Tuesday, November 25, 2008

Therapy For Civilians, Too


'Ordinary' pets to the rescue on human-animal therapy teams
Updated 4/30/2008 11:13 AM
By Sharon L. Peters, Special for USA TODAY

DENVER — Most of the time, Biscuit the bulldog is just a regular stubby-legged young dude who runs around the yard collecting sticks and making everyone laugh with his goofy antics.

But each Friday, once he dons his green work vest, he adjusts his jowly mug into an expression of genial concern, discards all thoughts of canine capers and calmly sets about the business of cheering up stroke patients or encouraging children in their classrooms.

PHOTOS: See therapeutic pets in action in Colorado
FIRST-HAND ACCOUNT: Can a reporter and a rescued mutt become a therapy team?

"This is his calling," says his owner, Shannon Pryor, 28, of Wheat Ridge. She recognized Biscuit's highly empathetic nature when he was a wee pup and she was convalescing with a broken foot.

Pryor got herself and Biscuit registered as a pet therapy team through Denver Pet Partners when he was 1 year old, and now they spend Friday mornings at either the Easter Seals stroke rehabilitation center or at Pine Grove Elementary School.

Across the country, thousands of pets and their owners are spending time with the infirm, the depressed or the distressed, as well as with legions of children and adults in difficult straits who get a boost from the unconditional acceptance and cheerful demeanor of an animal.

Therapy dogs, as they are known, are not service dogs, which go through years of specialized training to assist people who have disabilities. Therapy dogs are house pets that have a special affinity for people, a placid demeanor and solid, reliable obedience skills. The ability they have to motivate, cheer, stabilize and calm people began to be widely publicized in recent years. Now, doctors, counselors, teachers, librarians, physical therapists and crisis managers are so convinced of the positive power of animals that they're lining up to request teams to spend healing time with people in their charge.

The pet-owning public is responding in ever-burgeoning numbers. The training program by the Delta Society in Bellevue, Wash., is used by dozens of therapy-animal groups nationwide. It has more than 10,000 teams registered and has experienced 6% to 8% growth a year. Similar growth is reported by Therapy Dog International in Flanders, N.J., which has 15,000 handlers and 18,000 dogs registered, and Therapy Dogs Inc. in Cheyenne, Wyo., which has more than 10,000 dog/handler teams. Thousands more people and pets are registered with smaller groups or simply do their thing without group affiliation.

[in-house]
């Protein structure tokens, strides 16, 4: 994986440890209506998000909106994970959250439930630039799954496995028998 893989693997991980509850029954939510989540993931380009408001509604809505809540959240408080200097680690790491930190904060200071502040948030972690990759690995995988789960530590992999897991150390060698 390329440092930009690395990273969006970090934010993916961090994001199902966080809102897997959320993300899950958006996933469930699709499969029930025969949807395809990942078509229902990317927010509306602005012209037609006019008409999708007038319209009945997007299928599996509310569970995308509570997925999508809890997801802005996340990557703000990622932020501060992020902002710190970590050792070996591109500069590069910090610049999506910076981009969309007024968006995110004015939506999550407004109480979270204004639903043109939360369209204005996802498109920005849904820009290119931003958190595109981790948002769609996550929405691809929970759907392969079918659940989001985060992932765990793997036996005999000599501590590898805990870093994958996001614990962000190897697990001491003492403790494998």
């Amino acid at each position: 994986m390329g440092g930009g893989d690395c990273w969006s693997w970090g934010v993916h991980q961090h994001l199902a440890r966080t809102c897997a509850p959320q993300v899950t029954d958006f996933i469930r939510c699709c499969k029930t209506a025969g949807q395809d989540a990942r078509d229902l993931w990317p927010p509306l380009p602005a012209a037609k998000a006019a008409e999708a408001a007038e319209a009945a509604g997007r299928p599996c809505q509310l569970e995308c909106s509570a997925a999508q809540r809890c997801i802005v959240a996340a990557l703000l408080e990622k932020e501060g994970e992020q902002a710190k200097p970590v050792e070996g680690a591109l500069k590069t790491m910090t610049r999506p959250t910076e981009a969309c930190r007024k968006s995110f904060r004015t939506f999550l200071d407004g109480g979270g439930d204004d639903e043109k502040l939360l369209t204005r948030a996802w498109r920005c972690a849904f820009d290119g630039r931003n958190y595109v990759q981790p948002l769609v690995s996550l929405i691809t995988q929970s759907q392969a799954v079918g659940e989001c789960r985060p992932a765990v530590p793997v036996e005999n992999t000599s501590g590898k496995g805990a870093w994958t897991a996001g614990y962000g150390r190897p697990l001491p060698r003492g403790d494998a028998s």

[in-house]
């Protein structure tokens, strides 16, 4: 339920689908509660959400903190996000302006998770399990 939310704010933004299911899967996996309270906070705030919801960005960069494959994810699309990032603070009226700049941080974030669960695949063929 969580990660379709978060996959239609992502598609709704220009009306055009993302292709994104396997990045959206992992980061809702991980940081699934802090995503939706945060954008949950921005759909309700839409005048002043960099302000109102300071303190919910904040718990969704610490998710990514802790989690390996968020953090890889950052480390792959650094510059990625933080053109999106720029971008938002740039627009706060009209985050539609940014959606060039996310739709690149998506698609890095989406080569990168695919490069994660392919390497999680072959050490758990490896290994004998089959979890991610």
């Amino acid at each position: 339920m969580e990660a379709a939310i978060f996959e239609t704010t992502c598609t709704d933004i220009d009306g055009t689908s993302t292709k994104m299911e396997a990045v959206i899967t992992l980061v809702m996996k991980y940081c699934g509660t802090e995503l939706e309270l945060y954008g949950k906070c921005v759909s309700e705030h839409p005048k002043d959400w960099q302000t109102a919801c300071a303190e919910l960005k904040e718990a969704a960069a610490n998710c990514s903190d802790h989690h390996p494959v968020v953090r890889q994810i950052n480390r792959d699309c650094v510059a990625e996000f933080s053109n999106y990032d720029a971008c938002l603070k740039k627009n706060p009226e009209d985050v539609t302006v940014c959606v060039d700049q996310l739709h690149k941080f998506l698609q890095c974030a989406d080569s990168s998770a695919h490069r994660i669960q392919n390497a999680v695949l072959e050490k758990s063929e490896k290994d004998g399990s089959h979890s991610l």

Training sessions to help owners prepare usually are booked solid. "We always have a waiting list," says Denver Pet Partners' Diana McQuarrie, who conducts four sessions a year.

Cats and birds get into the act

With each passing month, the whole pet-therapy arena seems to evolve:

•Dogs aren't the only species being used. Cats, llamas, miniature horses, rabbits and birds have been trained and registered.

•Dozens of new applications are being tried. Therapy animals are frequenting schools to help with reading programs or with special-education students, funeral homes to comfort survivors, disaster sites to help quell the chaos and prisons to offer non-judgmental friendship. The U.S. military sent the first therapy dogs to a war zone in December to help the troops in Iraq.

"Every year we see more activity, more acceptance," says Marie Belew Wheatley, president and CEO of the American Humane Association in Denver. Wheatley is so convinced of the trajectory of pet therapy that American Humane took Denver Pet Partners under its umbrella last year and is creating a division this year to study and perpetuate the human/animal bond. A key goal will be to help communities establish or enhance programs. "I predict (pet therapy) will be an integral part of how maladies of all sorts are treated in the future," she says.

Contrary to popular belief, there's no ideal breed for this sort of volunteer work. "They can be 3 pounds to 150 pounds, of any breed," Delta Society's JoAnn Turnbull says. Some dogs have disabilities, and "30% of the dogs we register are from shelters or rescue groups."

Rewards are in the smiles

Stories abound about animals so adept at plugging into people in need "that the handlers are no longer guiding the dogs; the dog knows intuitively which person needs the most attention, and the handler just lets it happen," Turnbull says.

Says Therapy Dogs' Teri Meadows, "Getting a child to speak who has been quiet for months, or experiencing any of the hundreds of other happy reactions your dog can get from someone, well, there's just nothing else like it."

Pryor recalls the time Biscuit was sitting quietly with a stroke patient who was listlessly doing physical therapy, reaching forward to pet the dog, but only with her good side. Biscuit got up and lay on the side of the woman that had been damaged by the stroke, the side she wouldn't use. The therapist asked her to reach with that side and pat the dog. With great effort, she did.

"And Biscuit leaped up and licked her," Pryor says. "He knew this was a great moment, and it's almost as if he were congratulating her."

Licking of patients is a no-no, and Pryor told him to stop. But the woman announced she liked it "and smiled a huge smile, the first smile I'd ever seen from her."

Says Ursula Kempe of Therapy Dog International: "When a dog brightens the life of a person, it's the greatest. It's why people do this with their animals."

Doggies Help Troops With Stress


Dogs of war bring soldiers peace of mind
Updated 12/12/2007 10:10 PM
Todd Plitt, USA TODAY